“Before she loathed me, before she loved me, Genevra Katherine Winslow didn’t know that I existed,” begins Mabel, the narrator of Bittersweet, Beverly-Whittemore’s mesmerizing gothic thriller. A scholarship student, Mabel coexists in an uneasy truce with her roommate “Ev,” the wild, willowy daughter of blue-blooded New Yorkers. But an unlikely friendship takes root when Ev suffers a family tragedy and invites Mabel to Winloch, the private lakeside camp where generations of Winslows have summered in Vermont. The girls settle in at Bittersweet, the cottage that Ev has inherited, but there are hints of trouble surrounding the Winslows. Even as Mabel falls for camp life—the family dinners, swimming, fireworks and boating—she realizes things are not what they seem. Why does John, the handyman, install multiple dead bolts on the cottage doors? Why does Ev’s aunt ask Mabel to sort through family papers to find evidence of “blood money?” And what does an old diary reveal of the family’s past? Mabel’s enchantment fades as she pieces together evidence of a family’s malevolence and she wonders who can be trusted when someone is willing to keep the family’s secrets hidden. Bittersweet is worth savoring—it unfolds like a long summer day, leisurely revealing the dark.” – People Magazine
“What begins like Curtis Sittenfeld’s Prep quickly warps into a sickly addictive thriller… think ABC’s Revenge when it was good, only more scandalous… With books like Bittersweet to stuff in beach bags, it’s beginning to feel a lot more like summer. A-” —Entertainment Weekly
What is the title of your book? Why?
I really wrestled with what to call my first two novels; neither were published under their working titles. But Bittersweet has always been Bittersweet; the title stuck from the moment I knew this was going to be a book, and I think it’s because the word works on multiple levels. Bittersweet is: a plant found up around Lake Champlain (where the book is set); the name of the cottage in which much of the book is set; the name of a real cottage that I grew up around (in the place that I’ve fictionalized for the novel); and, most importantly, it’s an emotional state that worked as a lodestar as I was writing the book. I also love that it’s a word made up of opposites. There’s a quiet war in the middle of it, and that sums up the novel as well.
Are there any elements in this book that are drawn from your own life?
The estate where Bittersweet is set, Winloch, is based on the place where my grandparents have owned land since before I was born (it’s the only home anyone in my family has lived in consistently over the course of my lifetime). It’s a beautiful lakeside retreat where my family comes together every summer, and it couldn’t be any more blissful. But how’s this for the strangeness of the imagination?: I knew, as soon as I wanted to write about the family at the center of Bittersweet, the Winslows, that 1) they live in a very dark version of this place, and 2) they are decidedly NOT nice people. It’s been a real trip to transform a place so close to my heart into this kind of nefarious, mean, fairytale version of itself.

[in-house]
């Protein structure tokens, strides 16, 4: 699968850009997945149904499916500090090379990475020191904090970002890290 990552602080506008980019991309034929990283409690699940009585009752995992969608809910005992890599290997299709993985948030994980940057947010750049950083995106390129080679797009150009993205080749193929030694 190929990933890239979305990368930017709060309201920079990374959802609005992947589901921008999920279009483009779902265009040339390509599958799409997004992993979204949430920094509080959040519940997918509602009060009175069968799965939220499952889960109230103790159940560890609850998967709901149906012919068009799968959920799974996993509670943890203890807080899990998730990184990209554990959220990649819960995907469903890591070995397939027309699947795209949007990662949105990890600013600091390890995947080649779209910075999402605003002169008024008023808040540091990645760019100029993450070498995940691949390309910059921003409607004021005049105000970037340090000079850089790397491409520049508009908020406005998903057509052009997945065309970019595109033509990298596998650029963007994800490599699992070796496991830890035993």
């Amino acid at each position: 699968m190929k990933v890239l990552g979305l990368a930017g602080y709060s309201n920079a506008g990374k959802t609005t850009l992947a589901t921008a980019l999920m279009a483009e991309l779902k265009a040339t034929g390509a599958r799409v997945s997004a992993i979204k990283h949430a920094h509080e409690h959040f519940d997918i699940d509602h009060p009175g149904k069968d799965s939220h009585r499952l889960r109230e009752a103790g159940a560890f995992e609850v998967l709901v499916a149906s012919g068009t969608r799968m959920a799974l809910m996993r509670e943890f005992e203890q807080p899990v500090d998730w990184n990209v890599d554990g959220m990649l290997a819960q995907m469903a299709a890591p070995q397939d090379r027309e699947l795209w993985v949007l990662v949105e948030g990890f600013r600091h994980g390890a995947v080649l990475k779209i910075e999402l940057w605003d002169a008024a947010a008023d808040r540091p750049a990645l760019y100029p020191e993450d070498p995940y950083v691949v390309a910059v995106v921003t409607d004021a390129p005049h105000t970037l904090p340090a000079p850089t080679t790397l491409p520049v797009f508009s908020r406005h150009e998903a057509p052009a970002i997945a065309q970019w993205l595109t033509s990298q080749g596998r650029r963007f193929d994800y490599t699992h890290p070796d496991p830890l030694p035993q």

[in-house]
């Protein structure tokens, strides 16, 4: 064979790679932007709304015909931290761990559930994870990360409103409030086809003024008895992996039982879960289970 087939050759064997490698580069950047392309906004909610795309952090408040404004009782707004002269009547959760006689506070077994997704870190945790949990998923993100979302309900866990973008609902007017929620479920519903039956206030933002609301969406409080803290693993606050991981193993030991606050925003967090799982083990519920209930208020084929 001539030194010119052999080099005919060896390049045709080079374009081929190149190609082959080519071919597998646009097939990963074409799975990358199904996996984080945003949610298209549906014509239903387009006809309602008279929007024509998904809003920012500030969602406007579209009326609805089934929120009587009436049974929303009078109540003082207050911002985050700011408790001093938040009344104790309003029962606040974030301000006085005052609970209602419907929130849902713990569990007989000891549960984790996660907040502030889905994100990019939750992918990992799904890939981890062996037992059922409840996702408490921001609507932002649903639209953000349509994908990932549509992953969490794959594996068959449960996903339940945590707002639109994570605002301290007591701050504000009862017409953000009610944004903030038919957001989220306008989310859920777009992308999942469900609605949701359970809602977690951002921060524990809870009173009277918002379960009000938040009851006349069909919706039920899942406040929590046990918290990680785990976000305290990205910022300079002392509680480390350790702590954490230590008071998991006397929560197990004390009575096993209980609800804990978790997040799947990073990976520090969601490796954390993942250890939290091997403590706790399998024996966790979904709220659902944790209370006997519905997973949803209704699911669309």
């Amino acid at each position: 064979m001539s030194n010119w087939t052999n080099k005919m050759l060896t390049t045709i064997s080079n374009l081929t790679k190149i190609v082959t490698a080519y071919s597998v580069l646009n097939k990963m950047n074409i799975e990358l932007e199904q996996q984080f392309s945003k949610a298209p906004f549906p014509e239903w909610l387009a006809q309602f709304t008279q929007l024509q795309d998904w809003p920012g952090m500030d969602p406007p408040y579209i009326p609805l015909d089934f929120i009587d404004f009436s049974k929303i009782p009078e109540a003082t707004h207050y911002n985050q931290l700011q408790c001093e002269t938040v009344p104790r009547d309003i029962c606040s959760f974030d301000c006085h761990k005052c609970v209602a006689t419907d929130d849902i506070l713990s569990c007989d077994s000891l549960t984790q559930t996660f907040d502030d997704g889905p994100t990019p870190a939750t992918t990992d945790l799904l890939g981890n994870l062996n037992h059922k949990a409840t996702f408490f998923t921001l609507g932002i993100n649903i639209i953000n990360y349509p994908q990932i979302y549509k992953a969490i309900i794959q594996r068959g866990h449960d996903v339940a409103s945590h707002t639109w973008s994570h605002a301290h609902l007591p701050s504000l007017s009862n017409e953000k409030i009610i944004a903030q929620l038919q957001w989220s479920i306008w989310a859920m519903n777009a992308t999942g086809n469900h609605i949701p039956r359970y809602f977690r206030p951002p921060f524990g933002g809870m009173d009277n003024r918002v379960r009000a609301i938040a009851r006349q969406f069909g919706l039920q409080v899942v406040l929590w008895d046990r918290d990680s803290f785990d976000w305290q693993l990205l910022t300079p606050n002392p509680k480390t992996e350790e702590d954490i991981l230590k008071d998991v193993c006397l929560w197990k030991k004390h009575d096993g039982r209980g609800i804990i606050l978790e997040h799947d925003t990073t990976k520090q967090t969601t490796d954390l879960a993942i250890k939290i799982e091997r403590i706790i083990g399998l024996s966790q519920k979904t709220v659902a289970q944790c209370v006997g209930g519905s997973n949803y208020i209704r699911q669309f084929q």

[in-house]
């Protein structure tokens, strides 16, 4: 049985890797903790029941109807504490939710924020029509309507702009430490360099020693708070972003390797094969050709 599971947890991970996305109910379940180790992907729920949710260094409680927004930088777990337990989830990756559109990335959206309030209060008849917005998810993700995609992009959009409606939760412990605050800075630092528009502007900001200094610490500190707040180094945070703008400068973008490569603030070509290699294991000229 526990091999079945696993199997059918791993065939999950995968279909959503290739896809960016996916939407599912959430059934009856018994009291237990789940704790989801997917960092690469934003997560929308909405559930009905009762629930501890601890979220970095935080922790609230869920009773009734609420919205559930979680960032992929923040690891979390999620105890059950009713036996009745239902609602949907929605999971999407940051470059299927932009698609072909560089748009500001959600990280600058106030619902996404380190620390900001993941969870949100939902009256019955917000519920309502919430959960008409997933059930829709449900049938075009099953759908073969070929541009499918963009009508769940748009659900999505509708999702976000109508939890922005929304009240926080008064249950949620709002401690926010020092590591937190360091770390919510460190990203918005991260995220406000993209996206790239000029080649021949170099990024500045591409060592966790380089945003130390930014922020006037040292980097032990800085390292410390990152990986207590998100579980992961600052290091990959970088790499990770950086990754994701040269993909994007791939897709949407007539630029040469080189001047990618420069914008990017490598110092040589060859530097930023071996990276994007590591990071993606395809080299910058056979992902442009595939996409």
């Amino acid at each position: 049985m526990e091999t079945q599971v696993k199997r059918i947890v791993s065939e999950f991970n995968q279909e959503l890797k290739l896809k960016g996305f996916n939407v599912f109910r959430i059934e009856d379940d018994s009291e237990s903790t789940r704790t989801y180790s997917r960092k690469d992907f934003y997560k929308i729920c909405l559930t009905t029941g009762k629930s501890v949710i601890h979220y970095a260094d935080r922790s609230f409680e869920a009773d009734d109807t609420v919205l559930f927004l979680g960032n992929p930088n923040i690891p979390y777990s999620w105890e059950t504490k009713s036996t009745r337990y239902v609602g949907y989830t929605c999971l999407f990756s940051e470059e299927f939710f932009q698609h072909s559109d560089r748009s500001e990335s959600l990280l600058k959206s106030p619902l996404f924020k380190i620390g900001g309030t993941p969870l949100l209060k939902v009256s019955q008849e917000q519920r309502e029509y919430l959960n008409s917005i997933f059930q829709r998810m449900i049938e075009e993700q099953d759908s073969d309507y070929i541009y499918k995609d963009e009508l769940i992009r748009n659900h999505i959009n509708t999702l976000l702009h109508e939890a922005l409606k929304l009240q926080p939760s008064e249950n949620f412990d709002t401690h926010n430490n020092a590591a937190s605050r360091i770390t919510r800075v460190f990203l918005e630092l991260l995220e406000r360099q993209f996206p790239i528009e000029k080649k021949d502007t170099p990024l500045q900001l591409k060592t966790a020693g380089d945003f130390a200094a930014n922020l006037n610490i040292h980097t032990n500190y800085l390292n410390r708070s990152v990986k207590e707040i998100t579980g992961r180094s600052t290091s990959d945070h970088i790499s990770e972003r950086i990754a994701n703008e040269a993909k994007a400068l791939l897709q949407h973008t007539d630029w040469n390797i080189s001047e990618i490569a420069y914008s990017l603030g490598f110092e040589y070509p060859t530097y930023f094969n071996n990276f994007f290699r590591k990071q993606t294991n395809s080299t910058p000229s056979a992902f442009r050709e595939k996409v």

What sentence (or phrase, or idea, or innovation) in this book are you most proud of?
I’m proud of Mabel, the main character of Bittersweet, who is slippery and hard to like and defiant and nosy and quick to judge and lonely and many other things besides. She’s the closest I’ve ever gotten to writing someone who feels “real.”
Which writers (or books) have made you think about your own writing in new ways?
This book was my attempt to write the kind of book I love to read on vacation, books like Claire Messud’s The Emperor’s Children, Alan Hollinghurst’s The Line of Beauty, Ian McEwan’s Atonement. Books that are well-written with a driving narrative line. Big plot.
A few years ago, I realized that another similarity shared by many of the books I love is the central conceit of an outsider trying to get into an elite circle. Donna Tartt’s The Secret History, for example, or the three books I’ve listed above. Kate Christensen’s The Great Man. Evelyn Waugh’s Brideshead Revisited. F. Scott Fitzgerald’s The Great Gatsby.
I was thrilled by how these books made me ache for something I didn’t even know I wanted—to get “in”—even as I was rooting for the striving characters at the center of each book to have their comeuppance, to be brought back down to my level. Every time I read a book like this, my pulse would increase at that tension, and I realized I wanted to write a book of my own that addressed the same conceit. And so Mabel Dagmar was born…
More About Miranda Beverly-Whittemore
Miranda Beverly-Whittemore is the author of three novels: Bittersweet (May 2014), The Effects of Light (2005) and Set Me Free (2007), which won the Janet Heidinger Kafka Prize for the best book of fiction by an American woman published in 2007. A recipient of the Crazyhorse Fiction Prize, she lives and writes in Brooklyn and Vermont. In addition to her website (which you’re on right now!), check out (and submit to) her web project about female friendship, FriendStories.com, and visit the Bittersweet Booklaunch Blog, a case study about the year leading up to publication. You can find her on Facebook and Twitter.
Enter Today’s Giveaway!
To enter, answer the following question in the form below:
In Bittersweet, Mabel Dagmar longs to belong to her best friend’s family, the Winslows – read about the book here. Have you ever wanted to belong to an inner circle? Did you make it in? If so, did you have to sacrifice anything to get there?
One winner will win one signed copy of Miranda Beverly-Whittemore’s novel Bittersweet. Limit one entry per IP address. No purchase necessary. Open to legal residents of the United States, who are the age of 18 or older. Deadline for entry is 8:00 P.M. ET on May 8th, 2014. Read the complete rules.